• The American Book Association (ABA) submitted a 21-page letterto the Federal Trade Commission Task Force, pushing for an investigation into Amazon’s anticompetitive conduct and increasing dominance in the tech sector. “By all standards, Amazon is a book industry monopoly, and trends – coupled with knowledge of Amazon’s previous patterns of behavior and abusive tactics in the book and publishing industry – clearly show that it is well on its way to monopolizing the retail, distribution, and web services channels,” wrote ABA CEO Oren Teicher.


  • Matt Stoller wrote a three-part series of posts for the ProMarket blog, titled “Why Antimonopoly Awoke From Its Slumber.” Stoller discusses the recent history that has led the country to its current, revitalized anti-monopoly moment. You can read Parts 12, and 3 at the ProMarket blog.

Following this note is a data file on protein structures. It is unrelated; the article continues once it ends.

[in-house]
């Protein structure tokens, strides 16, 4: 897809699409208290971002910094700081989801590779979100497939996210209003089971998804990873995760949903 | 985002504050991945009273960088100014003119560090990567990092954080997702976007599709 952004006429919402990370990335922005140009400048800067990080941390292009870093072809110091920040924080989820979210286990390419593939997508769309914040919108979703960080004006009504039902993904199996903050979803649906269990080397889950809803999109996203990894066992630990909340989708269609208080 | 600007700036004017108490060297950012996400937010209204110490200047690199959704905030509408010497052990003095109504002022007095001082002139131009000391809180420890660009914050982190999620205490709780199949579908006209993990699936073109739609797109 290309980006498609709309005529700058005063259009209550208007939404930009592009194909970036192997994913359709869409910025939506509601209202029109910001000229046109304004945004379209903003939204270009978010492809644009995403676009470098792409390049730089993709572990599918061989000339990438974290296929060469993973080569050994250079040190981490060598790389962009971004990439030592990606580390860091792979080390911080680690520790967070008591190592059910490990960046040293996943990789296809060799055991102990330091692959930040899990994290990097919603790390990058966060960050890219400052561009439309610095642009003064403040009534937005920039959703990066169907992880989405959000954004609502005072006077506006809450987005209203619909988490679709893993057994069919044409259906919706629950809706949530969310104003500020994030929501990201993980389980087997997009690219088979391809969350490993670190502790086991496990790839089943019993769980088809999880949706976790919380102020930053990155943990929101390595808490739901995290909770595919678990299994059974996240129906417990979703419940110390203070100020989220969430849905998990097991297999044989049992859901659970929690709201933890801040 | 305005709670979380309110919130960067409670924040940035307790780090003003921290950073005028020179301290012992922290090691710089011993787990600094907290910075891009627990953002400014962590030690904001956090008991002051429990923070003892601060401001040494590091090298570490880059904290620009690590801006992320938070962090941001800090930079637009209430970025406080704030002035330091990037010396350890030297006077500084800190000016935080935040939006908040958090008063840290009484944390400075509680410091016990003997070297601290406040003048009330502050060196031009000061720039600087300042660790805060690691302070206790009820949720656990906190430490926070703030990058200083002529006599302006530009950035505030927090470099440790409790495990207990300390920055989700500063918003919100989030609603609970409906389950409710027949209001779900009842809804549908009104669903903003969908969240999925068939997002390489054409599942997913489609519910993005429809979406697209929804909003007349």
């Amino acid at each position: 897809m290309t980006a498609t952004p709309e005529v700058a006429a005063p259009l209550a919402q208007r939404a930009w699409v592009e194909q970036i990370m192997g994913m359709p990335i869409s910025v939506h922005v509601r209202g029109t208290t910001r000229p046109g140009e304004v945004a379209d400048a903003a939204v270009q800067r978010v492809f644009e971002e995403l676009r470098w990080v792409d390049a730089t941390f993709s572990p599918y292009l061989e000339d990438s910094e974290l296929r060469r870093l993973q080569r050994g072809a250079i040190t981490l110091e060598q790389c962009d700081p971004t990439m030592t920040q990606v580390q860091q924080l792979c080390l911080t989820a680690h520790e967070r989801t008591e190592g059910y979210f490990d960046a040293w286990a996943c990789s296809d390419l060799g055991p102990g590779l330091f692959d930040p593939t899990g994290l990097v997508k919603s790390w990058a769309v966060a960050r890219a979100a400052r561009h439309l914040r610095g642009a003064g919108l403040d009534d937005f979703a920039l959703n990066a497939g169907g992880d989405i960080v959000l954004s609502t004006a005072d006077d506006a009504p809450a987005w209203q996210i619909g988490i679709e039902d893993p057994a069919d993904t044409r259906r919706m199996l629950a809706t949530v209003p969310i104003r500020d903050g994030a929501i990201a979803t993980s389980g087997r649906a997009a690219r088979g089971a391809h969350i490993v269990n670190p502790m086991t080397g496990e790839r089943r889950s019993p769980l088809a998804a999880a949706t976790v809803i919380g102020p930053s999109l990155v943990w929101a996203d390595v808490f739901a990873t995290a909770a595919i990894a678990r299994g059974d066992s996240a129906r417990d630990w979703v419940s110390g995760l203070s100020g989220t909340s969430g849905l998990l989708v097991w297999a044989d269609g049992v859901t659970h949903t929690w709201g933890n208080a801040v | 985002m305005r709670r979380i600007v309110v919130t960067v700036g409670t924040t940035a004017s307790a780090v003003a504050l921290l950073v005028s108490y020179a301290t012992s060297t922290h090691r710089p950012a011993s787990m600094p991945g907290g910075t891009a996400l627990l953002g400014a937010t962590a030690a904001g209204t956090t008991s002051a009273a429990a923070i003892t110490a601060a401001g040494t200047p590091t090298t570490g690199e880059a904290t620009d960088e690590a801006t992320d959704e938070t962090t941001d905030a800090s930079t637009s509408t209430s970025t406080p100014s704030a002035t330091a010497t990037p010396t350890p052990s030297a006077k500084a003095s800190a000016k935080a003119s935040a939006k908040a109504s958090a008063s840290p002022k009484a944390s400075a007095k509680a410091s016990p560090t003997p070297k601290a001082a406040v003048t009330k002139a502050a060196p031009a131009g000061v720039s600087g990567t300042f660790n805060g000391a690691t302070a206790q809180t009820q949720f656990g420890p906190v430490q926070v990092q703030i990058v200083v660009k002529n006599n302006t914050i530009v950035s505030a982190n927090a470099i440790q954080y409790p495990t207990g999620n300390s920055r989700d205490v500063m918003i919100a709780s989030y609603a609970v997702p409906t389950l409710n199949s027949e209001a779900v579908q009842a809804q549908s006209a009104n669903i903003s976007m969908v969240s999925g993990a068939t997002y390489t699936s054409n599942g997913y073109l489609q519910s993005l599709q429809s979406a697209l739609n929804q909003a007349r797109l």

• Barry Lynn talked about monopolies and common carriage rules to regulate them on the Pitchfork Economics podcast with Nick Hanauer. The “essence of common carriage,” Lynn explained, “is that you cannot discriminate. You have a vital monopoly.”
  • Matt Stoller appeared on the Competition Lore podcast with University of Melbourne law professor Caron Beaton-Wells to talk about the history of antitrust. Stoller argued that democracy includes “whether you have power, whether you have choices, whether you have a sense of control over your community, over your family life and that’s very much a question of how our markets are set up.”
  • Sally Hubbard spoke with Bloomberg last week about the Justice Department’s interest in conducting an antitrust investigation of Google. “If you’re looking into Google, it would be remiss not to look at YouTube … You’ve got monopolies upon monopolies,” said Hubbard.